Sci. Aging Knowl. Environ., 19 June 2002
Fatal Attraction: Scientists expose molecular liaison that incites cholesterol buildup in arteries (Atherosclerosis)
Key Words: atherogenesis intima apoB LDL
Abstract: The artery-plugging gunk that provokes a fatal stroke or heart attack can start amassing during childhood, yet no one has known what sets off this insidious accumulation. New research suggests that the attraction between gobbets of cholesterol in the blood and particular molecules in artery walls might foment the buildup. The study reveals the earliest stages of America's number one killer and might allow doctors to pinpoint more people who are at risk for stroke or heart attack.
Epidemiological studies have linked atherosclerosis to many factors, including high blood concentrations of low-density lipoproteins (LDLs), the so-called bad form of cholesterol. Cardiovascular researchers disagree over what sparks the formation of fatty atherosclerotic lesions. Some champion inflammation of the arterial lining caused by injury or infection, an idea that's garnered a lot of popular interest. Others argue that oxidants such as hydrogen peroxide attack LDLs, making them targets for immune cells that then glom onto the arterial lining. Evidence has been accruing, however, that atherosclerosis begins when LDL particles themselves lodge in the artery lining, says Kevin Jon Williams of Thomas Jefferson University in Philadelphia, Pennsylvania. A molecule on the surface of LDL particles called apolipoprotein B, or apoB, can adhere to support molecules in the arterial wall that help the blood vessel hold its shape. According to the "response to retention" hypothesis, this t�te-�-t�te might detain LDL in the arterial wall and set off the chain of events that leads to atherosclerosis.
To test whether the attraction between these two molecules instigates fat buildup, Sk�l�n and colleagues created three types of mice, each of which carries a different form of apoB that doesn't bind to the support molecules. After allowing the rodents to gorge on a high-fat diet for 20 weeks, the researchers killed the animals and measured the extent of fatty buildup plastering the lining of the aorta, the large vessel leading from the heart. In the three groups with altered apoB, the area covered by the lesions was less than half that in the control group, which sported normal apoB. Although the findings do not rule out a role for inflammation and oxidation, they argue that LDL attachment comes first, says cell biologist Jan Bor�n of G�teborg University in Sweden, who led the research team: "The vicious cycle [of atherosclerosis] could start here."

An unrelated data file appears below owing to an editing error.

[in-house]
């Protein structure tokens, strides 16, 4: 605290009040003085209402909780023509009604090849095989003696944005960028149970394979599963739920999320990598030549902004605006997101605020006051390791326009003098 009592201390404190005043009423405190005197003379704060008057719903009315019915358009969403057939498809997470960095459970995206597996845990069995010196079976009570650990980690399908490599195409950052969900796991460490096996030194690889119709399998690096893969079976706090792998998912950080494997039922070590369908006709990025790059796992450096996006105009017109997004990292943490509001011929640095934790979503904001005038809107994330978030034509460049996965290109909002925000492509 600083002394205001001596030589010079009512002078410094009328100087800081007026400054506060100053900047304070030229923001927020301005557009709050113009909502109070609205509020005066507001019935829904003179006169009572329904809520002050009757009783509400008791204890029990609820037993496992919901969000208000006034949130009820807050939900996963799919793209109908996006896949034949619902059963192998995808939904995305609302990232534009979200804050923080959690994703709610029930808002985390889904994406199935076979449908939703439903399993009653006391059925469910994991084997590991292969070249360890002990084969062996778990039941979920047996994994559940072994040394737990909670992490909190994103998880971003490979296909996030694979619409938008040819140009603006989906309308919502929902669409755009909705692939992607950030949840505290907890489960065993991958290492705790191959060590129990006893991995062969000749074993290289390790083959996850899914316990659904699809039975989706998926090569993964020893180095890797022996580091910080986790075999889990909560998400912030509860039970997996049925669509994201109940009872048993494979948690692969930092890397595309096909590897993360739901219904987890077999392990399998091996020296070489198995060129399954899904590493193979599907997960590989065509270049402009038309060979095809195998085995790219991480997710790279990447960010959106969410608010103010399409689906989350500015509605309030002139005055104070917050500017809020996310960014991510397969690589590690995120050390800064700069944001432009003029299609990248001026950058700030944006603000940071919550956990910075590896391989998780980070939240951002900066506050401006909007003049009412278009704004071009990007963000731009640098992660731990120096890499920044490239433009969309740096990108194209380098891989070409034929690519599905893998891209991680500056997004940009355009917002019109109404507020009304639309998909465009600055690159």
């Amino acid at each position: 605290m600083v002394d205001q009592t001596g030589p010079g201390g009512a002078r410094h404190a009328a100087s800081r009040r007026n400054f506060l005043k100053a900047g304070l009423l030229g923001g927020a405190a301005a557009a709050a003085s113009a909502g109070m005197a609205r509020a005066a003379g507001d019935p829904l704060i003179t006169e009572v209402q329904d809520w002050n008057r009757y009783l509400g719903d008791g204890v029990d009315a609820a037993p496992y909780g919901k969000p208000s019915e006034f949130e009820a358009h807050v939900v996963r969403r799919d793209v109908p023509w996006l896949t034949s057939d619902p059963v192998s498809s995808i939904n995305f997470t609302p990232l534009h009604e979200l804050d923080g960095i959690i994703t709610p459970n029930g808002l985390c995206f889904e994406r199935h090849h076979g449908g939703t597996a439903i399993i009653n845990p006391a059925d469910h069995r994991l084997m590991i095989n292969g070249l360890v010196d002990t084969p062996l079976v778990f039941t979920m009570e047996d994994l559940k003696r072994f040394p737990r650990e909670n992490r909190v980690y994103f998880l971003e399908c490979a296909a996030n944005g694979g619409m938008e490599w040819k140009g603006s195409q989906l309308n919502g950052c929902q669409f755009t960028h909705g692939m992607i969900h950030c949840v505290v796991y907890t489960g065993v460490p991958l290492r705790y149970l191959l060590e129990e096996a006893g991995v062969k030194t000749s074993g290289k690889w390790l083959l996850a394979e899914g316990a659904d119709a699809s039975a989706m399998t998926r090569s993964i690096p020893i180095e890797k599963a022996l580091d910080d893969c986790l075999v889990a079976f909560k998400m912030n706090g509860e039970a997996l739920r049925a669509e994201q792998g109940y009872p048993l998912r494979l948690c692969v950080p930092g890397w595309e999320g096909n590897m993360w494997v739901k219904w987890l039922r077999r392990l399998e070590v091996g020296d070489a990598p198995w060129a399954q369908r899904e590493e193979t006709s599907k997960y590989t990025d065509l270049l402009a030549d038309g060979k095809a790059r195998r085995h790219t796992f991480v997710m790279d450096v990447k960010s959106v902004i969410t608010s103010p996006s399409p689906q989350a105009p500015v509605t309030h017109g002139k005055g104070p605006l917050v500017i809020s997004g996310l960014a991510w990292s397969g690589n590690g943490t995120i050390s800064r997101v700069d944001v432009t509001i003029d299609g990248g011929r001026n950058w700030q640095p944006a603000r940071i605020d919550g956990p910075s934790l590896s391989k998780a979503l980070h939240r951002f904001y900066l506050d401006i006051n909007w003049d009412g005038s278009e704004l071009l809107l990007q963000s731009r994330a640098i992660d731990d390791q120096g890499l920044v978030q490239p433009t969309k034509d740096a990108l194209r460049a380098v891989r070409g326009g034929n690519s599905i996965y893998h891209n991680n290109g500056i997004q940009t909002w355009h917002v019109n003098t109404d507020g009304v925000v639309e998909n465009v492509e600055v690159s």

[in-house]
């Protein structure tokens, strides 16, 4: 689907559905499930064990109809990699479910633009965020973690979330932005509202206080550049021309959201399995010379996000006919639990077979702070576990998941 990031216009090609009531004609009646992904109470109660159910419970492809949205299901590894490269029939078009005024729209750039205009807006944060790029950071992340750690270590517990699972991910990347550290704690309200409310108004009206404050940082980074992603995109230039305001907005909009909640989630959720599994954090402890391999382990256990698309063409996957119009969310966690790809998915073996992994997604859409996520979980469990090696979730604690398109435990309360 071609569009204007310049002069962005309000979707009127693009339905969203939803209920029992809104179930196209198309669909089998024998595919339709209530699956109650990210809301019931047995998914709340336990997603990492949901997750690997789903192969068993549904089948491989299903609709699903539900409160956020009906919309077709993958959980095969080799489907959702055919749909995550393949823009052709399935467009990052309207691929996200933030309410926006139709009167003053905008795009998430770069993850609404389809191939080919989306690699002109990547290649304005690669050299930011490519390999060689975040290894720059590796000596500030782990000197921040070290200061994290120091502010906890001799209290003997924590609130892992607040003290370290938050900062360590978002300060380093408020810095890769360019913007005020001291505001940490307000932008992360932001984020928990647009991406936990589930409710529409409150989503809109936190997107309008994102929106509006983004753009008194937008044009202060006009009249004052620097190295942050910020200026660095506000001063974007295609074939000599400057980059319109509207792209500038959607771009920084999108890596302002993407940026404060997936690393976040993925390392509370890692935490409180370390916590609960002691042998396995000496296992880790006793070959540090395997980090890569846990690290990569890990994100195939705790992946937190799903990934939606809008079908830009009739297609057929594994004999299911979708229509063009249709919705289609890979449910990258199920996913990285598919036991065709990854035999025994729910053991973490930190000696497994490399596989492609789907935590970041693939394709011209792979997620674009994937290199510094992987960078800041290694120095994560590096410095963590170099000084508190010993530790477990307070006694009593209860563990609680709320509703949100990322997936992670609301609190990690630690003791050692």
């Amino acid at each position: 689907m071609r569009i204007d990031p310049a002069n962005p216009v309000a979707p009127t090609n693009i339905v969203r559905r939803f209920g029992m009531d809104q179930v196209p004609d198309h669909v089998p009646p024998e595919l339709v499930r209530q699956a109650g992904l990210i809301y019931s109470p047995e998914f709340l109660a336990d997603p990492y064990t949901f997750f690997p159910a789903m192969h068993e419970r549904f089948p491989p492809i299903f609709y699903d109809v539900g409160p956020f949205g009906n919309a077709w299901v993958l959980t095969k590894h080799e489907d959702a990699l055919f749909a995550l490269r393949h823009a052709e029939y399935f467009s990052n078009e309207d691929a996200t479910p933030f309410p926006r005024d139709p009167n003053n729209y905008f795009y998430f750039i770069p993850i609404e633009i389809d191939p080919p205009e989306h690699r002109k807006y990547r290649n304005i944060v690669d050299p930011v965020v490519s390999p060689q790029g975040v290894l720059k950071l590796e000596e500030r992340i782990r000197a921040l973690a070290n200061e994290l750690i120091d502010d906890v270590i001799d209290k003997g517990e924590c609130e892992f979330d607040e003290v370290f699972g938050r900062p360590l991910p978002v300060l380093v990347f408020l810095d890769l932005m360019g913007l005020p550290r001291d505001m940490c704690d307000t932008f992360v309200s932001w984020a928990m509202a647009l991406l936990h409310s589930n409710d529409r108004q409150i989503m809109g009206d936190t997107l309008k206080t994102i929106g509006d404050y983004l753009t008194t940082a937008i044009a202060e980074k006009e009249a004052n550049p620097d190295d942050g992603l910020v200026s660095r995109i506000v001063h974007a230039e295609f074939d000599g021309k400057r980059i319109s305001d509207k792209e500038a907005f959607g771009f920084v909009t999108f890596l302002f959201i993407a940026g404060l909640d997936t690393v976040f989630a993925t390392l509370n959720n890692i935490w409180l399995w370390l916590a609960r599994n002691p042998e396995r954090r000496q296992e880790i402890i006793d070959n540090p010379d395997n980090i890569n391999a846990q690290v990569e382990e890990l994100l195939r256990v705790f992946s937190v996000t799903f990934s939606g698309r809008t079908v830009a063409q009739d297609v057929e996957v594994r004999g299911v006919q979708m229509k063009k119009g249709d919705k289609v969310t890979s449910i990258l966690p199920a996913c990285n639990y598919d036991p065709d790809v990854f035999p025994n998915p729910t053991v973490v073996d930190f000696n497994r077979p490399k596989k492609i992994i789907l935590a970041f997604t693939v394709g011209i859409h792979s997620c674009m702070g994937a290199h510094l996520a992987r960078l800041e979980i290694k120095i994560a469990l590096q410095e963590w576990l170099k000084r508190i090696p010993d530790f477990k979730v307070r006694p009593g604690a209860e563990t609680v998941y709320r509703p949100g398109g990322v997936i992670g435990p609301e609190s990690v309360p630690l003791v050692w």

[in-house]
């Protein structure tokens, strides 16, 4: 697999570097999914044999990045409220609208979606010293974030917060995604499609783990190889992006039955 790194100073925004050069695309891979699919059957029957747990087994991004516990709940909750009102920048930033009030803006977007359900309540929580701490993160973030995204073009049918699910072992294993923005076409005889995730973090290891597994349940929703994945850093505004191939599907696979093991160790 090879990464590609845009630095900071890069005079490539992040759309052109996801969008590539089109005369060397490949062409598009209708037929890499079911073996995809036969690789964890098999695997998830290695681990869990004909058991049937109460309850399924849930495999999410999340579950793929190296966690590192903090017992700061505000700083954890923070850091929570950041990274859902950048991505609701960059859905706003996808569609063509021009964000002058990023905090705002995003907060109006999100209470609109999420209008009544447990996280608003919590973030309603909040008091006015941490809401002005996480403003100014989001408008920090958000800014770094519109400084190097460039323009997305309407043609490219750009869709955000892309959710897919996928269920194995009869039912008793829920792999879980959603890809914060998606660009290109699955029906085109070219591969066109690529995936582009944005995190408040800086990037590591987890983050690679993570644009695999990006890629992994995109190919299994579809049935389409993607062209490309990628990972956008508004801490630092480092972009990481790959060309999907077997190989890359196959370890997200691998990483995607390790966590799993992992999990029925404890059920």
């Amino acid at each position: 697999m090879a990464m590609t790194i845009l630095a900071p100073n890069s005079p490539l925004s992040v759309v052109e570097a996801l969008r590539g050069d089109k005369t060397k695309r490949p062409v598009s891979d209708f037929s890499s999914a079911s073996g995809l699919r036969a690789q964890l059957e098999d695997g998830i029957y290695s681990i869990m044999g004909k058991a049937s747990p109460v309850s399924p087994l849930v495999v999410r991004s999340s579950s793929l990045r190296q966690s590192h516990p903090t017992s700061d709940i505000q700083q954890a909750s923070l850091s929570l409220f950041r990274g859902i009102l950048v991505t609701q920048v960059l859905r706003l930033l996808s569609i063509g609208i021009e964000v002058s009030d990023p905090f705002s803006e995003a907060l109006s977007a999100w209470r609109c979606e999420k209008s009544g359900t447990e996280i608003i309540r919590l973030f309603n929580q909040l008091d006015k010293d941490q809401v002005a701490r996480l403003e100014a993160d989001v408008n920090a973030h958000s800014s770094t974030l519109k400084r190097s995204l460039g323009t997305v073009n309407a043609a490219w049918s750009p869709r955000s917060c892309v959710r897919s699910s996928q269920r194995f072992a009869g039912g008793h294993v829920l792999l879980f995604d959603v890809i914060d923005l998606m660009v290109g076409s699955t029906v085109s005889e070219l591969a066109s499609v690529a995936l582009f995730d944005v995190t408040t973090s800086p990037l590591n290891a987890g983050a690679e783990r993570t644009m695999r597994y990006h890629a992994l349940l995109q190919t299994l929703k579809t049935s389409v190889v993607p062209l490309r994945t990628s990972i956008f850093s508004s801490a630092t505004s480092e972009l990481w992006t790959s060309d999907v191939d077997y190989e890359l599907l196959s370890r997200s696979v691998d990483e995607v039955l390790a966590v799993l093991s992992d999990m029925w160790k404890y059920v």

The study "is the first direct proof of this hypothesis," says atherosclerosis expert Ira Tabas of Columbia University in New York City. Genetic differences in apoB among people might explain why some patients have what seem like perilously high LDL concentrations but don't develop atherosclerosis, whereas others with normal concentrations die from heart attacks. Testing for apoB variants might allow early identification of people likely to develop atherosclerosis. Researchers might also develop drugs that keep apoB from gluing LDL to arteries. Williams also lauds the work, saying that the findings should remind everyone that, contrary to the popular thinking that links inflammation with atherosclerosis, controlling LDL levels is the key to thwarting cardiovascular disease. So put down that doughnut and get off the couch.
K. Sk�l�n, M. Gustafsson, E. K. Rydberg, L. M. Hult�n, O. Wiklund, T. L. Innerarity, J. Bor�n, Subendothelial retention of atherogenic lipoproteins in early atherosclerosis. Nature 417, 750-754 (2002). [Abstract] [Full Text]
Citation: M. Leslie, Fatal Attraction: Scientists expose molecular liaison that incites cholesterol buildup in arteries (Atherosclerosis). Science's SAGE KE (19 June 2002), http://sageke.sciencemag.org/cgi/content/abstract/sageke;2002/24/nw82
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